By Kari Hawkins, USAG RedstoneAugust 8, 2014
REDSTONE ARSENAL, Ala. -- It's not often that an Army officer gets to set up an entire new program.
But that was the challenge presented to Col. Brian Tachias when he was selected to serve as the first project manager for the newly established Fixed Wing Aircraft Project Office under the Program Executive Office for Aviation.
That was three years ago and today the project office manages more than 390 fixed wing aircraft in the Army's fleet.
"Maj. Gen. (Tim) Crosby (then program executive officer for aviation) reached out to Col. Tachias to start building this organization from the ground up," recalled Brig. Gen. Bob Marion, the current program executive officer for aviation.
"I remember monthly meetings when you would report, 'We found another 32 airplanes this month.' And that would happen month after month."
Under Tachias command, the Fixed Wing Aircraft Project Office represented the Army's push for centralized management of fixed wing aircraft at the system level, which was a big change in how the Army previously managed the fleet, Marion said. Not only did Tachias and project office employees take on central management of the fleet, but they were also charged with ensuring a smooth transition into the new project office and with determining what the Army's enduring system requirements would be for its fixed wing aircraft fleet.
"A key reason why standing up the Fixed Wing Project Office has been successful is not just the ability to understand the systems but also the ability to work together and find mutually supportive ways to execute the intent," the brigadier general said.
Marion praised Tachias' achievements and welcomed incoming project manager Col. Steve Clark during a Fixed Wing Project Office change of charter Thursday at Bob Jones Auditorium.
For his commitment to the mission, Tachias was awarded the Legion of Merit during the ceremony. He also received the Order of St. Michael Silver Award from the Army Aviation Association of America while wife Judy received the AAAA Lady of Loreto Award for her service. Although he is leaving the project office, Tachias will remain with PEO Aviation, serving on the brigadier general's staff.
Tachias thanked God for blessing him with great leaders who have given him valuable and sage advice, and for his family who have supported his career. His father, who was in the audience, is a Korean War and Vietnam War veteran who is the recipient of the Bronze Star, two Silver Stars and the Purple Heart. He survived Task Force Smith, the first Army ground maneuver unit to enter combat in Korea.
Tachias is the third generation in his family to serve in the nation's military. His grandfather was a World War II veteran, his older brother is a wounded warrior and now his oldest son, Brian, just completed an Army leader training course at Fort Knox, Kentucky, and will enter Marion Military Institute later this month.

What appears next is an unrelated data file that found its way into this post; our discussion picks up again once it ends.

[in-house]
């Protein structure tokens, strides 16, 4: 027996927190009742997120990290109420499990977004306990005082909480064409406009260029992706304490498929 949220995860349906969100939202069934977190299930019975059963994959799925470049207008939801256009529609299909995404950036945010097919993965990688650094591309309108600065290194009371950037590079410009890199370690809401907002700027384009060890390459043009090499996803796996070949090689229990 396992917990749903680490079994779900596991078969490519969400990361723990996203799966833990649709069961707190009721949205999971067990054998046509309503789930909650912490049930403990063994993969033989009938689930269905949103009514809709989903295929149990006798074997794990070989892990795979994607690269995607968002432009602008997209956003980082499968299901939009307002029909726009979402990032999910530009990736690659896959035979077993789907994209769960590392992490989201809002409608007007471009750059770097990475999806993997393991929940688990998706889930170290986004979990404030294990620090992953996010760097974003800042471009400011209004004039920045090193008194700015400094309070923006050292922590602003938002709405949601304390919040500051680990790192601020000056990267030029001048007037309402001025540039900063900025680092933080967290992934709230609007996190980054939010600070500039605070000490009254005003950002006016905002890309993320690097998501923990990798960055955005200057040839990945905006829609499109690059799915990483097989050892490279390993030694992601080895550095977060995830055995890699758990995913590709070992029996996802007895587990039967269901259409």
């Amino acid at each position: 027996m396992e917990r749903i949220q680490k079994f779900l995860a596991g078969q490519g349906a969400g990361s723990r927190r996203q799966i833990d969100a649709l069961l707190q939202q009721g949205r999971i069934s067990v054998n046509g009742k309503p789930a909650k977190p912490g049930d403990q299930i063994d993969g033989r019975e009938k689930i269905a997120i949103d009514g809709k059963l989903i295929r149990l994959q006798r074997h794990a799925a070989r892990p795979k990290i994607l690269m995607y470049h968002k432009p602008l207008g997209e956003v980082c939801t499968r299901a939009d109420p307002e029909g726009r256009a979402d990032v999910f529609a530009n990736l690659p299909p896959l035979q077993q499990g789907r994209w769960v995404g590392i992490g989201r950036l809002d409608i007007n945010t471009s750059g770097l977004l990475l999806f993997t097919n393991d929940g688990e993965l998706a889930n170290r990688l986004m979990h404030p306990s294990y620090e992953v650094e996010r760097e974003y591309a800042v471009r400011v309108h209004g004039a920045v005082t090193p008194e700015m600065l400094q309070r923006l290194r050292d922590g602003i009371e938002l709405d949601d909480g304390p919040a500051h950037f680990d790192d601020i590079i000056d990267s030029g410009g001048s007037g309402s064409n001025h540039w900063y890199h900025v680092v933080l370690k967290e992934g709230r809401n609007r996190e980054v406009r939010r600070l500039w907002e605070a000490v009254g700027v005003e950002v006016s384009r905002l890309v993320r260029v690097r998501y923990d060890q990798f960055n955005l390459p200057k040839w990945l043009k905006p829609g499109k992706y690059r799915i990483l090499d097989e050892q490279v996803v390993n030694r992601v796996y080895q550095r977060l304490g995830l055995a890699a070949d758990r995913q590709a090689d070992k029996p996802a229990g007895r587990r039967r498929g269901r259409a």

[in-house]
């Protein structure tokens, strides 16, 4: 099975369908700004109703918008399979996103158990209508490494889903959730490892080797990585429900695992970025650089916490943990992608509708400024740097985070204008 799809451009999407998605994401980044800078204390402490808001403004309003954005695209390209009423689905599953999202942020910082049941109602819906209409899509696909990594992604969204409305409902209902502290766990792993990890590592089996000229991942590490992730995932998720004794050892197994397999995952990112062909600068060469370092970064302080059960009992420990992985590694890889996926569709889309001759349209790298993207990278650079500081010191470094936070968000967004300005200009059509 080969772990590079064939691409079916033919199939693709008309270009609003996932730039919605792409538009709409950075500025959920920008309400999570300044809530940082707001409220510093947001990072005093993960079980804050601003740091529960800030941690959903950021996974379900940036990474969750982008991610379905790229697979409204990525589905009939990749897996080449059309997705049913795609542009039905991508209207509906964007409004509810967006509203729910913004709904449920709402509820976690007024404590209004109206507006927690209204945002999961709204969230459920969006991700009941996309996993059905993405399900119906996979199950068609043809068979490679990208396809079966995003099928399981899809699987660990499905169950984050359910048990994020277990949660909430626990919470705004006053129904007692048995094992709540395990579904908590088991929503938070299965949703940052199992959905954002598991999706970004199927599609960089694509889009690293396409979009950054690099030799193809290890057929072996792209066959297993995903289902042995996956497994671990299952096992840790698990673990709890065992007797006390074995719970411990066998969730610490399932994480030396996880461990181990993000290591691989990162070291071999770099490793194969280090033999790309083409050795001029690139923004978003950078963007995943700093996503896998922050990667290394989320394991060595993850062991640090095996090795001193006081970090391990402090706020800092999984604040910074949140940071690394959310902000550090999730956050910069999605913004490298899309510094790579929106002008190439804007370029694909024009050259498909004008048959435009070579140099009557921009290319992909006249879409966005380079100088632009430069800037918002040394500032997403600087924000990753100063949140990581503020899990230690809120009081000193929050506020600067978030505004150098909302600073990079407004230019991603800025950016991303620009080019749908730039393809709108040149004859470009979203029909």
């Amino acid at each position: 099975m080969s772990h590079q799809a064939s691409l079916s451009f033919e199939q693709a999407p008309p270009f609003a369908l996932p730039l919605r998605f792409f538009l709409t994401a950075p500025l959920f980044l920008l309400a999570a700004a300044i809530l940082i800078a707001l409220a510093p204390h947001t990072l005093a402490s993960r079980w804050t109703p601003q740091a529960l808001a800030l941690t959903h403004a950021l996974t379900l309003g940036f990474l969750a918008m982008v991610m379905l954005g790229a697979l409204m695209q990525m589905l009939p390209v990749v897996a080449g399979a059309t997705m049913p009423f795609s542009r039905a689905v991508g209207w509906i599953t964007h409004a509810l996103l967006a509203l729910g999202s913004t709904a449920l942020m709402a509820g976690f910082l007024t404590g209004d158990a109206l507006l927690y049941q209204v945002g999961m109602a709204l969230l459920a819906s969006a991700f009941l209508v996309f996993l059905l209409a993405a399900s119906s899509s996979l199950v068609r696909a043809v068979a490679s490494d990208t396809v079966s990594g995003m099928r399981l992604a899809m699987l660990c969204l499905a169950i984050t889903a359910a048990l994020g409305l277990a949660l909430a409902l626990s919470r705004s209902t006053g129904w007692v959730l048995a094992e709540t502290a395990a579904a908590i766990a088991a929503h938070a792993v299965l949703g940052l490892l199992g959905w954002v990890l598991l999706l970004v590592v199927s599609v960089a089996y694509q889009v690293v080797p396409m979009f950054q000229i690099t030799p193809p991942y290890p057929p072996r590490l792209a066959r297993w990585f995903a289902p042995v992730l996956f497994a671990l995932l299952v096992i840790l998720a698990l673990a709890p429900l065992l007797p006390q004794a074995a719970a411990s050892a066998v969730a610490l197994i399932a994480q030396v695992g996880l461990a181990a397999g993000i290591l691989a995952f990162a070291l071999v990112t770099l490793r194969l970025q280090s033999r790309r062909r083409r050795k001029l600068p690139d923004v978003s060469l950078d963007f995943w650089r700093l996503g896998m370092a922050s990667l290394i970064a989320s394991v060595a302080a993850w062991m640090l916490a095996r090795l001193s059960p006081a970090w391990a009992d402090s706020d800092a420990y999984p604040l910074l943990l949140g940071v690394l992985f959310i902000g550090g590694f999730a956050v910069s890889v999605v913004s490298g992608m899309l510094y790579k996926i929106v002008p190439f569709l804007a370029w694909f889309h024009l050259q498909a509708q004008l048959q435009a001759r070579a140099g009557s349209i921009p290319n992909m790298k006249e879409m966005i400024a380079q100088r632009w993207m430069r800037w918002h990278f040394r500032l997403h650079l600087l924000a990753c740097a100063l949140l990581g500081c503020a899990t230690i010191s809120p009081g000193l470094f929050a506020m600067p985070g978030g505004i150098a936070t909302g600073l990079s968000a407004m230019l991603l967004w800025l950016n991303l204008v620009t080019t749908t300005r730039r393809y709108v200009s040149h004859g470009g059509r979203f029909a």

He also thanked Crosby and Marion for their leadership, saying "you have given me the top cover I've needed on many occasions. You've give me lots of help and mentorship. Probably more than I wanted. But it's been good and a great learning experience."
Tachias described the employees of the Fixed Wing Aircraft Project Office as "an incredible team" that has worked hard to pull together the concept plans and office objectives of the new office.
Today, the Army's fixed wing aircraft fly an average of 350 hours a month in theater because of the project office "team that makes it go and that has provided that first class support to Soldiers."
Both personally and professionally, Tachias has worked to base his life on an acronym from the word FORCE ("May the FORCE be with you" from Star Wars) that he and his family made up and that is posted on a plaque at their home. FORCE stands for: F -- Faith in God, Family and Friends; O -- Obedience to God; R -- Respect and Responsibility; C -- Courage to do the right thing and Commitment; and E -- Excellence.
Tachias said it is difficult to leave the winning Fixed Wing Aircraft team.
"Walking away from the Fixed Wing team really caught up with me this week," he said. "What a great team this is and what a great decision the Army has made to select you, Col. Clark, to take this team on to more touchdowns."
In his comments, Clark thanked the Team Redstone leadership and the Fixed Wing Aircraft employees in the audience for their outpouring of support.
"I'm looking forward to building on an enduring relationship (within the Fixed Wing Aircraft community and at Redstone Arsenal) and raising my family in a well-rounded environment," he said, referring to his wife Dana and their five children.
Clark mentioned that he and Marion had met years ago during a leadership assessment program where Clark was assessed for his leadership potential. In his interface with Marion, Clark said "what I found was genuine leadership that truly reflected the Army attributes for not only caring for Soldiers but for also developing them."
He said he looks forward to taking the Fixed Wing Aircraft Project Office to the next level in its management of the Army's fixed wing aircraft fleet and to being a member of the committed and dedicated leadership team at the Program Executive Office for Aviation.
"I am honored to be on the team," Clark said.